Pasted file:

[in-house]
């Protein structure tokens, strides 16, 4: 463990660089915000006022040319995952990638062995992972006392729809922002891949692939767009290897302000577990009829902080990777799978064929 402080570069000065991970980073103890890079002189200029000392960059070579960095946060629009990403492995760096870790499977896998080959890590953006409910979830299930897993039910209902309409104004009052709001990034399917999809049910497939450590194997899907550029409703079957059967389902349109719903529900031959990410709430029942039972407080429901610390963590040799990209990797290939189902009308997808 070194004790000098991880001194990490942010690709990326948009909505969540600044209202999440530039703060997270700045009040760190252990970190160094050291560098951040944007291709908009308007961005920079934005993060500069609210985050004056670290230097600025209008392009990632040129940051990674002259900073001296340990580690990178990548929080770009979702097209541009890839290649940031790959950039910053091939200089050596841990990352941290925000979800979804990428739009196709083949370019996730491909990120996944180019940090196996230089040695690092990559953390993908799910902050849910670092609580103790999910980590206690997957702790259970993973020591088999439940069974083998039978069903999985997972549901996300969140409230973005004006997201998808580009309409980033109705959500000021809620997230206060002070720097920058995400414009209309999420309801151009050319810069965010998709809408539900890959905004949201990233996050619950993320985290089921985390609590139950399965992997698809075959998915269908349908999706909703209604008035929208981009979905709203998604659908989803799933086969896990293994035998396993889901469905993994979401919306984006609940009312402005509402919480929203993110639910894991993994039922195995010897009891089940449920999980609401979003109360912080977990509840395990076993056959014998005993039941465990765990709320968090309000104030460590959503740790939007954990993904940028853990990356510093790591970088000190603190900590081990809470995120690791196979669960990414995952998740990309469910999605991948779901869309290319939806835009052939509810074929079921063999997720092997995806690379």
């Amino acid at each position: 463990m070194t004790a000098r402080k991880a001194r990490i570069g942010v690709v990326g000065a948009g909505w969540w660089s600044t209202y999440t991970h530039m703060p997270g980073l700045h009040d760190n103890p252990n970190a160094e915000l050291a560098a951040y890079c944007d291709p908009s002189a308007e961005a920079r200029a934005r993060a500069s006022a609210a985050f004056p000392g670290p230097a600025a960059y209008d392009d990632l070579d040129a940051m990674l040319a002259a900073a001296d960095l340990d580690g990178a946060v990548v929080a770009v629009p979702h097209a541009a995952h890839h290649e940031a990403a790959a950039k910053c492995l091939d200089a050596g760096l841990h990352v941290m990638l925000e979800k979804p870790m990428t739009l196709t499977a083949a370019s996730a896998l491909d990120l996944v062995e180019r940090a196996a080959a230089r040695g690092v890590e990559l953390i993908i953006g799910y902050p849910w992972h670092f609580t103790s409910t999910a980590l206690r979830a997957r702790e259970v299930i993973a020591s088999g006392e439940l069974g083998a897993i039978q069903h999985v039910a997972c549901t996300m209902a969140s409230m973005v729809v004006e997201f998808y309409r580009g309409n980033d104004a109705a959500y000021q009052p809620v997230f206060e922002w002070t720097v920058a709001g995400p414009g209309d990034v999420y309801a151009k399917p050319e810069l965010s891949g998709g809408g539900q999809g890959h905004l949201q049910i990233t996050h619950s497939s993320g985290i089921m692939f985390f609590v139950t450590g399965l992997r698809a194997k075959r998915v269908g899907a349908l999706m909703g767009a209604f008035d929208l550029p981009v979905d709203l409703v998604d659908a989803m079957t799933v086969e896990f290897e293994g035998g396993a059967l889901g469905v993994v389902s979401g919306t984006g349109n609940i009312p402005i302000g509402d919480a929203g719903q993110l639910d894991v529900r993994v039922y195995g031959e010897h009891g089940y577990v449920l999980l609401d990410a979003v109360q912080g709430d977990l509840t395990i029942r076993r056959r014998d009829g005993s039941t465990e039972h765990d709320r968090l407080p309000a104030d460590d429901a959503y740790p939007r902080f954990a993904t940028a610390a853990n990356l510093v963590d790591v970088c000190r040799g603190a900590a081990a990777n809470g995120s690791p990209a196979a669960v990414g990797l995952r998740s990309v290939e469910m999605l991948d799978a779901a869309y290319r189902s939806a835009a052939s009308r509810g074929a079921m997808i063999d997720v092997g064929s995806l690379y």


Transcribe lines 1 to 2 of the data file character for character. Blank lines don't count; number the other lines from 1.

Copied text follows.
[in-house]
């Protein structure tokens, strides 16, 4: 463990660089915000006022040319995952990638062995992972006392729809922002891949692939767009290897302000577990009829902080990777799978064929 402080570069000065991970980073103890890079002189200029000392960059070579960095946060629009990403492995760096870790499977896998080959890590953006409910979830299930897993039910209902309409104004009052709001990034399917999809049910497939450590194997899907550029409703079957059967389902349109719903529900031959990410709430029942039972407080429901610390963590040799990209990797290939189902009308997808 070194004790000098991880001194990490942010690709990326948009909505969540600044209202999440530039703060997270700045009040760190252990970190160094050291560098951040944007291709908009308007961005920079934005993060500069609210985050004056670290230097600025209008392009990632040129940051990674002259900073001296340990580690990178990548929080770009979702097209541009890839290649940031790959950039910053091939200089050596841990990352941290925000979800979804990428739009196709083949370019996730491909990120996944180019940090196996230089040695690092990559953390993908799910902050849910670092609580103790999910980590206690997957702790259970993973020591088999439940069974083998039978069903999985997972549901996300969140409230973005004006997201998808580009309409980033109705959500000021809620997230206060002070720097920058995400414009209309999420309801151009050319810069965010998709809408539900890959905004949201990233996050619950993320985290089921985390609590139950399965992997698809075959998915269908349908999706909703209604008035929208981009979905709203998604659908989803799933086969896990293994035998396993889901469905993994979401919306984006609940009312402005509402919480929203993110639910894991993994039922195995010897009891089940449920999980609401979003109360912080977990509840395990076993056959014998005993039941465990765990709320968090309000104030460590959503740790939007954990993904940028853990990356510093790591970088000190603190900590081990809470995120690791196979669960990414995952998740990309469910999605991948779901869309290319939806835009052939509810074929079921063999997720092997995806690379």